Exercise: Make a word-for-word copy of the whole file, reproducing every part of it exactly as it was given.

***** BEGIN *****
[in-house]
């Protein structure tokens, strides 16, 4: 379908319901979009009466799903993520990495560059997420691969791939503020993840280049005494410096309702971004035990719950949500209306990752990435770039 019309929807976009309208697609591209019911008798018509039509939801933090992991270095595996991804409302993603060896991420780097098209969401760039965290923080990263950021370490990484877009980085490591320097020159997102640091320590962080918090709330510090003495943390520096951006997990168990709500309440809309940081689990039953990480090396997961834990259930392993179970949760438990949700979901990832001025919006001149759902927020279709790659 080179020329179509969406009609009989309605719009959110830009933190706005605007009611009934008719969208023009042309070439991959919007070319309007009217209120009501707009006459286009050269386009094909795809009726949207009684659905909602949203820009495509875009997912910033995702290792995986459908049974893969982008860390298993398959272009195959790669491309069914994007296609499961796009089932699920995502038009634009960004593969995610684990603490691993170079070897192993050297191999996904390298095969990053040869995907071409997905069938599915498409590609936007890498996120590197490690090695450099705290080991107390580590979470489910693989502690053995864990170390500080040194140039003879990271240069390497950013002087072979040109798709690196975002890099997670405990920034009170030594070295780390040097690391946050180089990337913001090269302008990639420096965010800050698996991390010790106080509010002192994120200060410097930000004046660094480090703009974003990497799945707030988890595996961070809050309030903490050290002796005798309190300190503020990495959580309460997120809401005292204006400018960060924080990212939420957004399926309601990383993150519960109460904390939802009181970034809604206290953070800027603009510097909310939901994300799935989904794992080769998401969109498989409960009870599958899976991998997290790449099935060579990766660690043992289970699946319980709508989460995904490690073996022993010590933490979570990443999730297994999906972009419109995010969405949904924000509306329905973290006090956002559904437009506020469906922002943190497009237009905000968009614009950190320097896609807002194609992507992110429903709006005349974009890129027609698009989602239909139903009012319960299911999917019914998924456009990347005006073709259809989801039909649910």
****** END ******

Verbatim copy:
[in-house]
């Protein structure tokens, strides 16, 4: 379908319901979009009466799903993520990495560059997420691969791939503020993840280049005494410096309702971004035990719950949500209306990752990435770039 019309929807976009309208697609591209019911008798018509039509939801933090992991270095595996991804409302993603060896991420780097098209969401760039965290923080990263950021370490990484877009980085490591320097020159997102640091320590962080918090709330510090003495943390520096951006997990168990709500309440809309940081689990039953990480090396997961834990259930392993179970949760438990949700979901990832001025919006001149759902927020279709790659 080179020329179509969406009609009989309605719009959110830009933190706005605007009611009934008719969208023009042309070439991959919007070319309007009217209120009501707009006459286009050269386009094909795809009726949207009684659905909602949203820009495509875009997912910033995702290792995986459908049974893969982008860390298993398959272009195959790669491309069914994007296609499961796009089932699920995502038009634009960004593969995610684990603490691993170079070897192993050297191999996904390298095969990053040869995907071409997905069938599915498409590609936007890498996120590197490690090695450099705290080991107390580590979470489910693989502690053995864990170390500080040194140039003879990271240069390497950013002087072979040109798709690196975002890099997670405990920034009170030594070295780390040097690391946050180089990337913001090269302008990639420096965010800050698996991390010790106080509010002192994120200060410097930000004046660094480090703009974003990497799945707030988890595996961070809050309030903490050290002796005798309190300190503020990495959580309460997120809401005292204006400018960060924080990212939420957004399926309601990383993150519960109460904390939802009181970034809604206290953070800027603009510097909310939901994300799935989904794992080769998401969109498989409960009870599958899976991998997290790449099935060579990766660690043992289970699946319980709508989460995904490690073996022993010590933490979570990443999730297994999906972009419109995010969405949904924000509306329905973290006090956002559904437009506020469906922002943190497009237009905000968009614009950190320097896609807002194609992507992110429903709006005349974009890129027609698009989602239909139903009012319960299911999917019914998924456009990347005006073709259809989801039909649910």